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The Old Village c1950, Ruislip

The Old Village c1950, Ruislip
 
 

The Old Village c1950, Ruislip Ref: R335013

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Ruislip's local area

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Memories of The Old Village c1950, Ruislip

Queen Mary

The Old Village c1950, Ruislip
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My mother, Heather Carter, her sister Roma and my sister Janet Davies were all married in St Martin's, which was very high church, the smell of incense is still strong in my mind.

I remember, though I don't know quite when this was, old Queen Mary visiting the church. I and my sister and other kids lined up behind the chain barrier at the entrance; Queen Mary was very short with a pale grey long coat and toque hat with a veil. We all cheered, though I don't know why.

Ruislip & local memories

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Kodak Limited Advertising & Promotions Dept

Victoria Road c1965, Ruislip
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In 1969/1970 I was a copywriter and art director in the Kodak A&P Dept, working on the international Kodak Calendar and the quarterly magazine, 'Kodak View' (later, just 'View') . The building is seen in the photograph. The department moved there from the Harrow/Wealdstone buildings in the '60s. Coincidentally, living close to us in our Pinner house were two other (unrelated) people who worked, not only in the same building but in the same department. We quickly decided, at my invitation, to make up a threesome in my car each morning and evening, and it was during one of the morning journeys from Pinner to Ruislip that one of them pointed at a big notice at a petrol station announcing a price increase. We roared with laughter when he said, quite solemnly, that he reckoned before long we'd be paying £1 per gallon!

The High Street

The High Street, Old Village c1950, Ruislip
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Lived in Ruislip most of my life. I also knew the Stockdales; last saw him at the Lido in the 70's. The picture of the village also shows Haileys toy shop as well as The Village sweet shop. Next to Barbara's Pantry was a shop called the Priory. My father used to be a coppersmith and after the war sold many of his copper wares to the shop. Just past the Police Station was a shoe repairers called Lear & Gristwood. Opposite was Bunces, Fitchetts the barbers, further down was Lyttons, Inwoods the car dealer, Home & Colonial, the first supermarket Payandtake. Happy days

Hayley's Toyshop

Bury Street c1955, Ruislip
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The shop on the right belonged to Mr and Mrs Hayley and was a toyshop. You stepped into the shop, which was very dark. Here were Dinkey cars and packets of fivestones and jacks. To the right you stepped down into a separate room which had tricycles and dolls prams. The Hayleys were very old, to my memory; Mr Haley with a white moustache, and a waistcoat, his wife wore a large flowered apron.  Both had country accents. Next to their shop was a sweet shop, where the shopkeeper lady's sitting room could just be seen behind the door.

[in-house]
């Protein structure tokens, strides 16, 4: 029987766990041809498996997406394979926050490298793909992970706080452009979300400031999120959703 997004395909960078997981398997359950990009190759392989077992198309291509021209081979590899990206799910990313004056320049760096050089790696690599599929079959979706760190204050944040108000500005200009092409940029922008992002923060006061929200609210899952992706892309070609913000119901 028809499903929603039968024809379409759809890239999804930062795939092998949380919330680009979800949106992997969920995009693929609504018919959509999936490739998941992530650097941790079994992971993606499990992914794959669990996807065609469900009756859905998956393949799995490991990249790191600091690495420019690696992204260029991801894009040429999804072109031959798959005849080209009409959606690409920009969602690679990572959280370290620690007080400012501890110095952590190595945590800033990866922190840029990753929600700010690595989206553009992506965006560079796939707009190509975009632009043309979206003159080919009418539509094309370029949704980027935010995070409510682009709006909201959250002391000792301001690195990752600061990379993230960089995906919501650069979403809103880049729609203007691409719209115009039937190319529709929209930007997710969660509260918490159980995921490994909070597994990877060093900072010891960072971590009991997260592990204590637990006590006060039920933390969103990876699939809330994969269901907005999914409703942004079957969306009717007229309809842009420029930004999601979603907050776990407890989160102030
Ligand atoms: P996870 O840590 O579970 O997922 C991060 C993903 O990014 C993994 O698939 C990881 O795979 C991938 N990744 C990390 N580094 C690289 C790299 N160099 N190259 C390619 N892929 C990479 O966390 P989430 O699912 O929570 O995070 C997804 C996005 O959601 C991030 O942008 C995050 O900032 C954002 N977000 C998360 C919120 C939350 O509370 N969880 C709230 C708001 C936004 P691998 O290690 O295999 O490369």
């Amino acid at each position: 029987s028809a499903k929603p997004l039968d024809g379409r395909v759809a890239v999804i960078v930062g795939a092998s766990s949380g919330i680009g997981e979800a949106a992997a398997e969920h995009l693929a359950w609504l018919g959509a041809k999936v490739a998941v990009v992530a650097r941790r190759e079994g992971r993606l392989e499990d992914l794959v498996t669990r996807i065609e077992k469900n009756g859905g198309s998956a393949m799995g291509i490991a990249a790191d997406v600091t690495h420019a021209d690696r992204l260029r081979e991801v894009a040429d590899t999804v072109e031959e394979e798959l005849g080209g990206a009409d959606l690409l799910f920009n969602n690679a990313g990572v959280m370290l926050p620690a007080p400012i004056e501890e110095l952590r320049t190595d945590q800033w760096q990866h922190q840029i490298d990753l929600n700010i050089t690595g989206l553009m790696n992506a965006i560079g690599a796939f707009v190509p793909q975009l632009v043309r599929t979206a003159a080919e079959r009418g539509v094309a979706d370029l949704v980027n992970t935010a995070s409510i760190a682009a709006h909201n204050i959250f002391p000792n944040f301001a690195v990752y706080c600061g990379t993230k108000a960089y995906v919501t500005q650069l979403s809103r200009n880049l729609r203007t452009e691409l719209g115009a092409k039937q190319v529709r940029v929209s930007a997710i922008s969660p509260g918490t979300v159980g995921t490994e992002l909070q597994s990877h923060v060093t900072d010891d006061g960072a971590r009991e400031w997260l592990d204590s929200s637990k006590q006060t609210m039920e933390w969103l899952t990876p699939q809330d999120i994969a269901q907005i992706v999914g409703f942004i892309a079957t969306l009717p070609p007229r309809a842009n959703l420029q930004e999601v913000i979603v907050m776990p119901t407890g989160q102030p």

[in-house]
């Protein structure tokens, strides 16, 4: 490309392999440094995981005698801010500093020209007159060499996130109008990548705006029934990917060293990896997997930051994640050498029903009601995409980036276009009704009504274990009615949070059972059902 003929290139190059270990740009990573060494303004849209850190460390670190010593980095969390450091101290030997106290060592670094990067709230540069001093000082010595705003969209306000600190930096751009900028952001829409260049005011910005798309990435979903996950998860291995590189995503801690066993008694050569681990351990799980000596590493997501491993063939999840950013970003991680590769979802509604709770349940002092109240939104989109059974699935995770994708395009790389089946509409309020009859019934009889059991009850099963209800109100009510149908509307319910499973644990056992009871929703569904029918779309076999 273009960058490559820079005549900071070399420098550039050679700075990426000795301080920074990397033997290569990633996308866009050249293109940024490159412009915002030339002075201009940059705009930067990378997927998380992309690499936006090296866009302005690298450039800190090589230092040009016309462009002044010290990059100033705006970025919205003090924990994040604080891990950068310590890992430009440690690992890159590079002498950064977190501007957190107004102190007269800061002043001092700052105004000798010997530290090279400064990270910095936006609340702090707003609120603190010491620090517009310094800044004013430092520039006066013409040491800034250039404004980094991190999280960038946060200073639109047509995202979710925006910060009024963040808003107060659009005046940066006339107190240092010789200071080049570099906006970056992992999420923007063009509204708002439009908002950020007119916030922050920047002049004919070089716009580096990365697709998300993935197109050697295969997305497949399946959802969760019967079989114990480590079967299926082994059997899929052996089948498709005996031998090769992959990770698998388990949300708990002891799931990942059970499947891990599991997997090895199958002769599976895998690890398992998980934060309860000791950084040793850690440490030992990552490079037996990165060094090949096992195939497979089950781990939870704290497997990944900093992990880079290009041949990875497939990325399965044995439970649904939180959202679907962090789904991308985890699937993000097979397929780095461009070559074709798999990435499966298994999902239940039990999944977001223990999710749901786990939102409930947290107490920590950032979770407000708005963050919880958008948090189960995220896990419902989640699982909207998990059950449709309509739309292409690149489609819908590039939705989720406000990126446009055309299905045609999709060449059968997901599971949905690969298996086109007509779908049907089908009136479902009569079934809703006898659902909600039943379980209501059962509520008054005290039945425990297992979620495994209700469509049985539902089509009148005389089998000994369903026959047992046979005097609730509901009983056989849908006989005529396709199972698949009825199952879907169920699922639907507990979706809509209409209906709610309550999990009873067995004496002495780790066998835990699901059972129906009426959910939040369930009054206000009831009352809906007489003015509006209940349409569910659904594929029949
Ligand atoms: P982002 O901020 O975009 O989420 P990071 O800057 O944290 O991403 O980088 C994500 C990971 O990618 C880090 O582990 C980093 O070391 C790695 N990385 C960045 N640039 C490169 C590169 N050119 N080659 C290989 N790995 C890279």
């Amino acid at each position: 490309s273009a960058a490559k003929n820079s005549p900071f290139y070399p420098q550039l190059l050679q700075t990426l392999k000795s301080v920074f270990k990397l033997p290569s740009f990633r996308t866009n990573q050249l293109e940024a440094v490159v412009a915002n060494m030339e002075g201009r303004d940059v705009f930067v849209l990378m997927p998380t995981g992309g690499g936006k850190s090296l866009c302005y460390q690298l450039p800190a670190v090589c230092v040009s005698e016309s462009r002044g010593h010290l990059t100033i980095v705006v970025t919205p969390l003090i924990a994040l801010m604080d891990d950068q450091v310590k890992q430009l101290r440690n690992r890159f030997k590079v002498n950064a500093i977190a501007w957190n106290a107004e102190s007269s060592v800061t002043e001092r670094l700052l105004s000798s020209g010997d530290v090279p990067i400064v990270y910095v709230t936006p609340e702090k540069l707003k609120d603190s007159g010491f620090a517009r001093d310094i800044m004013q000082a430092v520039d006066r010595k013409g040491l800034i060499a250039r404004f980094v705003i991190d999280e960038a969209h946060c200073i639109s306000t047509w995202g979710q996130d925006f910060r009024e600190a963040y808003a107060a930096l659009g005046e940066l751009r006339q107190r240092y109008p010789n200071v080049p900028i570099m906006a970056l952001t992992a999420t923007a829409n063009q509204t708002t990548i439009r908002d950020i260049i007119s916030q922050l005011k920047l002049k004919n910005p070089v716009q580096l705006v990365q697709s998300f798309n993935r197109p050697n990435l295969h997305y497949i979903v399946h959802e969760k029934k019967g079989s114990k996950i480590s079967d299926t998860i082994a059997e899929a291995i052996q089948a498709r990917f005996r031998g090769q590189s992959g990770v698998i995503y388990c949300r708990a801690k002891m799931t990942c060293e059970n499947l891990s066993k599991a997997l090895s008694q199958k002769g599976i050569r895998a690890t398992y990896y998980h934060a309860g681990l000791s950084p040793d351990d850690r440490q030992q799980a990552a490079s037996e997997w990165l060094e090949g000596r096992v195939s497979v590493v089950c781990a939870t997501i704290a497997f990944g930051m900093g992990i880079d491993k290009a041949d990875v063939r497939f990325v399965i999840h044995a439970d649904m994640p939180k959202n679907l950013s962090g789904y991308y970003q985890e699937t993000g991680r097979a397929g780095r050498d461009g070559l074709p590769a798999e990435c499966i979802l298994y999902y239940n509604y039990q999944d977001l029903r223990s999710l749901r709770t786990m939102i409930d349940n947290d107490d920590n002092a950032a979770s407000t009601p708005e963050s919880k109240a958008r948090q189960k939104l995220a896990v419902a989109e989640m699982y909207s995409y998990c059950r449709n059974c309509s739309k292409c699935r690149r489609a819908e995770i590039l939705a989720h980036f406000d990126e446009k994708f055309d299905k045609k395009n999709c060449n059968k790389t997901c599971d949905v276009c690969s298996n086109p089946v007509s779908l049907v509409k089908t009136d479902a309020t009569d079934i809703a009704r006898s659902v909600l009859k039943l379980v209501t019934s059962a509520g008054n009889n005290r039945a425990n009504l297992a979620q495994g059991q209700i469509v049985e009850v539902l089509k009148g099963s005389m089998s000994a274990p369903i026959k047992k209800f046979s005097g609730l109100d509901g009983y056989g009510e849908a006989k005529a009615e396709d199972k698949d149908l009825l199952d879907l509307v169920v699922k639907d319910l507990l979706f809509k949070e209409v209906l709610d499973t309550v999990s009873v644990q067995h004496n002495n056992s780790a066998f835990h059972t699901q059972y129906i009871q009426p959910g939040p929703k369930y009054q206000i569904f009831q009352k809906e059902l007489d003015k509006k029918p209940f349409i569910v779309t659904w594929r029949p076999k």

High Street Ruislip

The High Street, Old Village c1950, Ruislip
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On the left is the Swan pub, on the right Barbara's Pantry. My grandmother Hilda Carter used to come up to Ruislip, to Bishop Winnington's on Saturdays from East Dean (near Eastbourne) to teach elocution to my sister and me and other local girls. After the class she would go to Barbara's Pantry for tea and cakes before going back home.  

Nearer than the Pantry was a row of very old cottages; a boy in my class at Bishop Winningon's, Michael (?) Stockdale, used to live in one, and one day when my sister Janet and I were caught in a hail storm, waiting  in the front of the pet shop, and his mother found us and took us in and dried us with towels in her kitchen.

Next to that was the Police Station behind which was a tower with the siren still in place, which they used to set off now and then, just in case...  My younger brother Patch, having gone down the road... Read more

Pub Sign at The George

The George Hotel, Bury Street c1965, Ruislip
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The George Hotel was newly decorated and it re-opened with a special day around 1985. The horse drawn Whitbread Brewery dray arrived and the newly painted pub sign was unveiled by the mayor.

Everything looked great and a good day out was ensured by a dazzling display from the dancers and musicians of Whitethorn Morris - a team of clog wearing morris dancers from nearby Harrow. They looked fine in their scarlet and blue kit, waving their sticks, tapping the rhythm of the jig and polka tunes with their black shiny clogs and waving their bells and hankies.

This pub became a popular venue for morris dancing and passers by would stop and quickly form a large crowd to stand and watch. It was great fun and I enjoyed playing my piano accordian and leading their Whitethorn Band.

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